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2015 · issue 4



Travers Cosgrove (OD 1934)

Travers Cosgrove was an Army officer who

was awarded an MC in Germany in 1945.

He later worked at British Rail where he

improved safety standards and luggage

handling systems.

John Travers Cosgrove was born in 1920

in British Columbia. He joined the Dragon

in 1929 and continued on to Marlborough

before going up to Imperial College, London

to read Civil Engineering. From there he

went on to work for the London & North

Eastern Railway for two years before joining

the Corps of Royal Engineers.

On March 4 1945, Travers was a sapper

officer, serving with 244 Field Company RE

(244 FCRE) and taking part in 53rd (Welsh)

Division’s advance on Wesel. He was ordered

to go to Issum, where on arrival he came

under heavy artillery fire. The RE officer

who had been given the task of laying a

bridge became a casualty and was evacuated.

Travers successfully took control of the

direction of armoured bulldozers for three

hours, and in spite of intense mortar and

shell fire, the bridge was built. His initiative

and courage resulted in him being awarded

an Immediate MC.

In 1946 Travers was demobilised and

returned to work for the LNER. In 1962,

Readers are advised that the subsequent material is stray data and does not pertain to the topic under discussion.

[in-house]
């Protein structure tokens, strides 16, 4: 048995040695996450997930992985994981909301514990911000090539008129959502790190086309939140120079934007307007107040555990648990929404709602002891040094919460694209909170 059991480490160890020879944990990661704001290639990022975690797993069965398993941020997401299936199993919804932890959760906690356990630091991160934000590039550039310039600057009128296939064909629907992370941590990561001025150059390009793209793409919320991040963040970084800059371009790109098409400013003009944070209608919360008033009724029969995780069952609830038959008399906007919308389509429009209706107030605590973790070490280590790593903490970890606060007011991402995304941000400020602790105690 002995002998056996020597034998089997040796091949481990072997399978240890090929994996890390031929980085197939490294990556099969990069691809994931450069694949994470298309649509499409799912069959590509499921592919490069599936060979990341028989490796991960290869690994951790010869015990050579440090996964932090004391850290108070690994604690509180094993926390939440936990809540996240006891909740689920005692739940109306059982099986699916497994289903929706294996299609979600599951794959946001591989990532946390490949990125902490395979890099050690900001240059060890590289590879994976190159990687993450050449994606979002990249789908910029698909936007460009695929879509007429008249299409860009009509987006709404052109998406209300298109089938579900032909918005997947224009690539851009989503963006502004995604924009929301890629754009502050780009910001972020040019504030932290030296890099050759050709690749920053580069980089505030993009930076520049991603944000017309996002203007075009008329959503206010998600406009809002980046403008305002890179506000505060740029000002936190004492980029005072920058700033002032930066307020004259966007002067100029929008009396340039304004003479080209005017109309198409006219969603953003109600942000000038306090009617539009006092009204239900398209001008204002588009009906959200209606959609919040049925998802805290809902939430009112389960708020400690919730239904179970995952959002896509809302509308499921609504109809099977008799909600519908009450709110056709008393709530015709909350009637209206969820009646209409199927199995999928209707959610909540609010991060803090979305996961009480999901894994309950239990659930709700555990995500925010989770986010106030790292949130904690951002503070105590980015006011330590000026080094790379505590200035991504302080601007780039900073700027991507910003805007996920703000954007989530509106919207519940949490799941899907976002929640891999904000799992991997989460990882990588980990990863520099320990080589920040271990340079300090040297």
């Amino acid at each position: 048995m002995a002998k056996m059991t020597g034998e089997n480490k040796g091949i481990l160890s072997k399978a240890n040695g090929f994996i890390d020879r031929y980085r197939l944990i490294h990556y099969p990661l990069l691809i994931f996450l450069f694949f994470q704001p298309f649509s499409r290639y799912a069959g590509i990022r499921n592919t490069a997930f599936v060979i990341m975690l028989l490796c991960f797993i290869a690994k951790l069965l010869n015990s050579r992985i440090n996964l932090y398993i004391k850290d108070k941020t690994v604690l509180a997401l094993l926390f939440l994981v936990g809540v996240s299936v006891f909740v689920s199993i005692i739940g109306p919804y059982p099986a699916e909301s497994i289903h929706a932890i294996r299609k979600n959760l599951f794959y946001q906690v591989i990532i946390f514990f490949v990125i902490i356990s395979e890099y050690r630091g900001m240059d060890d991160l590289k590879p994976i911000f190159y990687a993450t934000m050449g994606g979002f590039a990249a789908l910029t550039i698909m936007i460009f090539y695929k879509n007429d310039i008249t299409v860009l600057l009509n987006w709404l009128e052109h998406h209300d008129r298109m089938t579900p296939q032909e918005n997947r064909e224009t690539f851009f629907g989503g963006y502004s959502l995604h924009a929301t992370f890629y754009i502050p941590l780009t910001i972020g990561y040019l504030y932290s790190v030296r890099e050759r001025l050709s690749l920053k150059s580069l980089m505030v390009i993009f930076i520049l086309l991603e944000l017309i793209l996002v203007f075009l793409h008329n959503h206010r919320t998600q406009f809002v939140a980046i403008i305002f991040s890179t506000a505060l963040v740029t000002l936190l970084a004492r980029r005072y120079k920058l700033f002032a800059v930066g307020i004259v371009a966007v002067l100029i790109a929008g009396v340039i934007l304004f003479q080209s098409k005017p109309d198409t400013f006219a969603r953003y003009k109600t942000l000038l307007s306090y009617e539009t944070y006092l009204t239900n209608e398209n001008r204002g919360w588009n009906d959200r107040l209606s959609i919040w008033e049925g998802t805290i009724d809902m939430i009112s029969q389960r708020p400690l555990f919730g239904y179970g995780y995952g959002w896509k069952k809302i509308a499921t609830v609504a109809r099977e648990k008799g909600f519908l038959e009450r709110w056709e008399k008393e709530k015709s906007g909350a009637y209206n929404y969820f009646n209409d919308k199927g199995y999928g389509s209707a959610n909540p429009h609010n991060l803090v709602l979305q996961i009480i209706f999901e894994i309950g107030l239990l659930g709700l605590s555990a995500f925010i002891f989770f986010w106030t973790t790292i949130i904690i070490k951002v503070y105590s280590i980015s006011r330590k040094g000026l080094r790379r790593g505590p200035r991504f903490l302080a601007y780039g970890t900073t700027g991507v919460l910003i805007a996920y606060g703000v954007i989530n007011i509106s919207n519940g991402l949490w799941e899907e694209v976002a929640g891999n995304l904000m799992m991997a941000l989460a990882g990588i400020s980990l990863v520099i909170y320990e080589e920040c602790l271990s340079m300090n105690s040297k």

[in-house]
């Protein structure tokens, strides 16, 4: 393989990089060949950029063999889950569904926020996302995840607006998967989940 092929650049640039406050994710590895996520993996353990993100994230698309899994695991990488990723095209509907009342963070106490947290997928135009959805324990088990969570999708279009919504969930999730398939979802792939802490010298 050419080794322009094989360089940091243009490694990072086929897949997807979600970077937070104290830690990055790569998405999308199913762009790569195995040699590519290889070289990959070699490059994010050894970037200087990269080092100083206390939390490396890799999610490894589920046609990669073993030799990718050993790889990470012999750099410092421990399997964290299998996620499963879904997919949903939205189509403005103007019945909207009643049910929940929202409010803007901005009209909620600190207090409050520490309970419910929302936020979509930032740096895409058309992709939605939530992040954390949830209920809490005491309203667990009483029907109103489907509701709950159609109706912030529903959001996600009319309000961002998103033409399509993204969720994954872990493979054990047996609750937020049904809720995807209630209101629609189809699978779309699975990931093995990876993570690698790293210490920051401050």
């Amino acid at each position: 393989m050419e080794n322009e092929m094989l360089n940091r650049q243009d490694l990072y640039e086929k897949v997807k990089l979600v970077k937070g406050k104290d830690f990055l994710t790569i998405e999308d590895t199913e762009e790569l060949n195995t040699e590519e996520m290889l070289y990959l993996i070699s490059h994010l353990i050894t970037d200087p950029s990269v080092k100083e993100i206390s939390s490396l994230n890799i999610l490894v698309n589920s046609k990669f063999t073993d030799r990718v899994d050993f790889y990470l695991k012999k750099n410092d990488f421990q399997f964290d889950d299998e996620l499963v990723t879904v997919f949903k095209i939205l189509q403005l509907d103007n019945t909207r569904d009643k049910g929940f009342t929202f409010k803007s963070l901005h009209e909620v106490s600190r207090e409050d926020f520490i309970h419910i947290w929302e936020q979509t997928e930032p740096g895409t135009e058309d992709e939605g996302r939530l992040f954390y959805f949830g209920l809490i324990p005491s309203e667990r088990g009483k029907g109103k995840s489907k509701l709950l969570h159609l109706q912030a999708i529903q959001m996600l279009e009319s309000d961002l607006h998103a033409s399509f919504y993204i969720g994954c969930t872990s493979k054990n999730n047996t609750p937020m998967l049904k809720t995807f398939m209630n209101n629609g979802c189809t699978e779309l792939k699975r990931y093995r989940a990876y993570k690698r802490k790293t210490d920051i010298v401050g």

after a period for working other railway

lines, he became the Materials Handling

Officer for British Railways until 1976. In

this role he introduced a line of luggage

trolleys and cages for the parcel service

and in later years created a series of safety

measures for railway lines, including the

implementation of the yellow line used on

all platforms to indicate a safe distance from

a platform edge.

In retirement, he helped restore and

reopen the Keith & Dufftown Railway,

Morayshire, and also worked with people

with disabilities to help them live full lives.

Travers Cosgrove is survived by his wife

Elizabeth (Betty) Davidson and his two


Travers Cosgrove, born 9th October 1920,

died 27th December 2013

Christopher Rittson-Thomas

(OD 1940)

Christopher Rittson-Thomas was a very

sporting man, reaching high standards with

many sports on his CV. He was one of the

early starters at wind surfing and the Malibu

surf board at Saunton in North Devon, he

loved high diving especially from on high at

Monte Carlo, he played rugby three times for

England, as well as many games for Oxford

University. He went down the Cresta Run 85

times, skied regularly and biked locally, even

going to the length of biking with gumboots,

fearful of a dog attack.

He climbed Kilimanjaro at 60 and the

Matterhorn at 65. He studied Law at Trinity

College, Oxford and he kept fit and was very

proud of his body.

Christopher was married to Silvie

Fleming, our mum for 36 years and they were

a dashing couple. Silvie loved her family and

they made a great combination. They loved

the annual visits to Black Mount in Scotland

and he was a keen rifle and fisherman.

By the Rittson-Thomas family

Husband of the late Silvie, father of Michael,

Hugo and Rupert. Christopher Rittson-

Thomas born 18th December 1926, died 21st

January 2014.

Jon Stallworthy (OD 1948)

Jon Stallworthy was one of England’s most

admired poets and scholars, and for many

years a central and leading figure at Wolfson

College, Oxford.

Born 18th January 1935, he attended the

Dragon between 1941 – 1948. He went on to

Rugby and then to Magdalen College, Oxford

to study English Literature. He became

poetry editor at Oxford University press, a

professor of Literature at Cornell University